Why is this idea important to you?

Today, globalization, digitalization and other technological, economic or geopolitical developments have contributed to an increasingly interconnected world where we face challenges that are international and intergenerational by nature, such as climate change, economic interdependence, and cross-border migration. This requires people to have the ability to understand and act on issues involving many different, complex cultures, communities and stakeholders. These new developments confront us with important educational and moral questions and challenge educational curricula to prepare youth to live, work, and thrive in unfamiliar environments. Having lived in different regions and returning to Spain now, our mission is to contribute to the preparedness of youth for a world of opportunity.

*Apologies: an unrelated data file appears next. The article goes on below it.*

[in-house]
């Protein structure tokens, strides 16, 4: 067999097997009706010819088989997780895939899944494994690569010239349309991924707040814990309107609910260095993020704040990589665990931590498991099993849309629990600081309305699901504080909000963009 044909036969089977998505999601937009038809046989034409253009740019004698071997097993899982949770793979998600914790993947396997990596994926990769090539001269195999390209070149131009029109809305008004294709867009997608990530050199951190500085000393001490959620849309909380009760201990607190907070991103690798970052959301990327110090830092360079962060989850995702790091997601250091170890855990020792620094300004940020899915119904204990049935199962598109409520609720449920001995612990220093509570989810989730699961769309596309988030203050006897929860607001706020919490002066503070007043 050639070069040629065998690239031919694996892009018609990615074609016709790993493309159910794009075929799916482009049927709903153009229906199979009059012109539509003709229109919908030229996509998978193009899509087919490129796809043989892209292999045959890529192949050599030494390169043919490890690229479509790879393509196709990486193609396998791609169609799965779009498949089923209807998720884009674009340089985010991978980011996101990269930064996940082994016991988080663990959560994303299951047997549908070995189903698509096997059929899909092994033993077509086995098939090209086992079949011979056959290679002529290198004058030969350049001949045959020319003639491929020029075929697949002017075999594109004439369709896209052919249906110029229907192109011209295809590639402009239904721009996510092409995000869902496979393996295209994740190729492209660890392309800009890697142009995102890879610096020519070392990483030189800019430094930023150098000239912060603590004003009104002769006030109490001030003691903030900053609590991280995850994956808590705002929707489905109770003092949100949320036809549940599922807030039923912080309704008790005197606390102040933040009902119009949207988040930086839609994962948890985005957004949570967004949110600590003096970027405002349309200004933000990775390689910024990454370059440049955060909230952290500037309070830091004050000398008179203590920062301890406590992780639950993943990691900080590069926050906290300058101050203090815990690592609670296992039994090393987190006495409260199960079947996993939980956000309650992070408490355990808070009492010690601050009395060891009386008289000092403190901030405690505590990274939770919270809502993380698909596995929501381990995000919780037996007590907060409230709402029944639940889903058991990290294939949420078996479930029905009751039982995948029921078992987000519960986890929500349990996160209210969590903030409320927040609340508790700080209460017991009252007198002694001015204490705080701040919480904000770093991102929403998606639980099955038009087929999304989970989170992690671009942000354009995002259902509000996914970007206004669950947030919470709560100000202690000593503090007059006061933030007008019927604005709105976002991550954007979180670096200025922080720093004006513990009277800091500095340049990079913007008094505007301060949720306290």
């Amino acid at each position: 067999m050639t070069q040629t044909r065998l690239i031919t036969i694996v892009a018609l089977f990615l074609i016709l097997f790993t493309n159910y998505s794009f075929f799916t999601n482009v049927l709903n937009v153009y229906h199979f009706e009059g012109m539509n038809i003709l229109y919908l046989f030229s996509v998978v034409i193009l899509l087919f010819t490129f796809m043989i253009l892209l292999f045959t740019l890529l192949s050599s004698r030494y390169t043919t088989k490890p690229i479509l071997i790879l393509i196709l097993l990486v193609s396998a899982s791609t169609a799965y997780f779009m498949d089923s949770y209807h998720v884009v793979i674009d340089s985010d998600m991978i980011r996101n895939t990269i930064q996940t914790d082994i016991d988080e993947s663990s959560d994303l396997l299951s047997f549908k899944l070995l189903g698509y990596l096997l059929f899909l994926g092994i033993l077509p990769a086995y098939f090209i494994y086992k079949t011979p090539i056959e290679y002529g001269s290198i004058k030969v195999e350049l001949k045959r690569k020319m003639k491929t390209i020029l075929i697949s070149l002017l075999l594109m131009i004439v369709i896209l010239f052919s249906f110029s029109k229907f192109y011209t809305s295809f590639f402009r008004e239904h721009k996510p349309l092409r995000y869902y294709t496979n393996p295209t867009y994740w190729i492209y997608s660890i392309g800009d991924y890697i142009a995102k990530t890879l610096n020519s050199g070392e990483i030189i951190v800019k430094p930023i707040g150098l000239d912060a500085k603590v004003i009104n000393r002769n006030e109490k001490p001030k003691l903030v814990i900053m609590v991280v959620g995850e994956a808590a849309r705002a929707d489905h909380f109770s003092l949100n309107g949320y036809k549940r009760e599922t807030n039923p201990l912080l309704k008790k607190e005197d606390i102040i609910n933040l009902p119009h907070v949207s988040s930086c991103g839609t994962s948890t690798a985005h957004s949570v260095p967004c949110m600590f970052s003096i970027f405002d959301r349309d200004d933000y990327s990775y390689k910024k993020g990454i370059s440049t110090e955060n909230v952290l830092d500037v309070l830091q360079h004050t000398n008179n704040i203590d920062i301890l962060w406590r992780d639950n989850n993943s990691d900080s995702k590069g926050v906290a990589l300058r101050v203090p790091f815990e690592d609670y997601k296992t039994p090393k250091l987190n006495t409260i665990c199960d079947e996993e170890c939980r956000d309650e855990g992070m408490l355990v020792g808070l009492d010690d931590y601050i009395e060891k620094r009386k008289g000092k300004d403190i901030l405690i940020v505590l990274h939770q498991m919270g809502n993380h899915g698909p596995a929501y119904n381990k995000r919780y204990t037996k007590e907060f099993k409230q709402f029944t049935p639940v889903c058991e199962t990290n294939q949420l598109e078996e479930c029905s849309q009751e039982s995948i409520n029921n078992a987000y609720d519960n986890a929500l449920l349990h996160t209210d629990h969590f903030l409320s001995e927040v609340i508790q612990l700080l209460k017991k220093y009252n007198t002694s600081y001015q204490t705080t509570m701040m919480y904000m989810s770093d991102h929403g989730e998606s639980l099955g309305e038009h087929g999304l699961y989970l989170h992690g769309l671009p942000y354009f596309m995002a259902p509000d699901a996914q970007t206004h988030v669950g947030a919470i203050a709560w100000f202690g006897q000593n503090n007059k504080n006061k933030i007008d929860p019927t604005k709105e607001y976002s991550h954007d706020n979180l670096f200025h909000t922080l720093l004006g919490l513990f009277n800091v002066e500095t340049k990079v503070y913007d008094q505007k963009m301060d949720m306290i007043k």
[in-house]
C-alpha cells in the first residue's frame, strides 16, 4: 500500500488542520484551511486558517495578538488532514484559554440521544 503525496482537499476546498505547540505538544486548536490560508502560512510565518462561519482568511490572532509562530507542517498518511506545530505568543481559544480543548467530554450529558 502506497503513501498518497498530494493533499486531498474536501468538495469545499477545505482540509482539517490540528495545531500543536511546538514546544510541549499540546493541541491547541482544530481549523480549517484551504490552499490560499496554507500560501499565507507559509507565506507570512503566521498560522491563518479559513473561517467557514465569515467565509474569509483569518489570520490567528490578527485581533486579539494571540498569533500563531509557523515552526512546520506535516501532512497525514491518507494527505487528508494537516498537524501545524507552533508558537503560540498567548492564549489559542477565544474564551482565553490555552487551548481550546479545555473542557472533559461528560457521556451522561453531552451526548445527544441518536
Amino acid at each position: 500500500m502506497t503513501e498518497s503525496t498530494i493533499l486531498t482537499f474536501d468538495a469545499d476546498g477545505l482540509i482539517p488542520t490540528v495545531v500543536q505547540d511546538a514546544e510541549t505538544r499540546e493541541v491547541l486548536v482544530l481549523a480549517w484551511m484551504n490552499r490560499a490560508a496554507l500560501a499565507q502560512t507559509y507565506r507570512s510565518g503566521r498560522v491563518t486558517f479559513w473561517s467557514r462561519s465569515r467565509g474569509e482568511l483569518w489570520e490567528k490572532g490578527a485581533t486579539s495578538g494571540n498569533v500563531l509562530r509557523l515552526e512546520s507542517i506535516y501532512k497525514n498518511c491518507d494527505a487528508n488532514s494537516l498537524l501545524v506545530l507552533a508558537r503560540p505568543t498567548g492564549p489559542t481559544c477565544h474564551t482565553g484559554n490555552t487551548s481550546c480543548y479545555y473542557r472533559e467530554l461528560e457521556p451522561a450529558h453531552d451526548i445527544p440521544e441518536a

€ 19200,-

Total budget

€ 11200,-

Funding requested from Civic Europe

Major expenses

4800 EUR Office and facilities rent
2800 EUR travel and accommodation
2400 EUR public relations, events and community outreach
6000 Personnel and skills development costs

What do you need from the Civic Europe community?

How are existing local initiatives enabling multistakeholder dialogue on lifelong education and what role is community co-development playing to foster global and long-term thinking, in particular among youth? What have been the concrete results of approaches that bypass traditional establishments?



Idea created on May 27, 2020
Last edit on May 27, 2020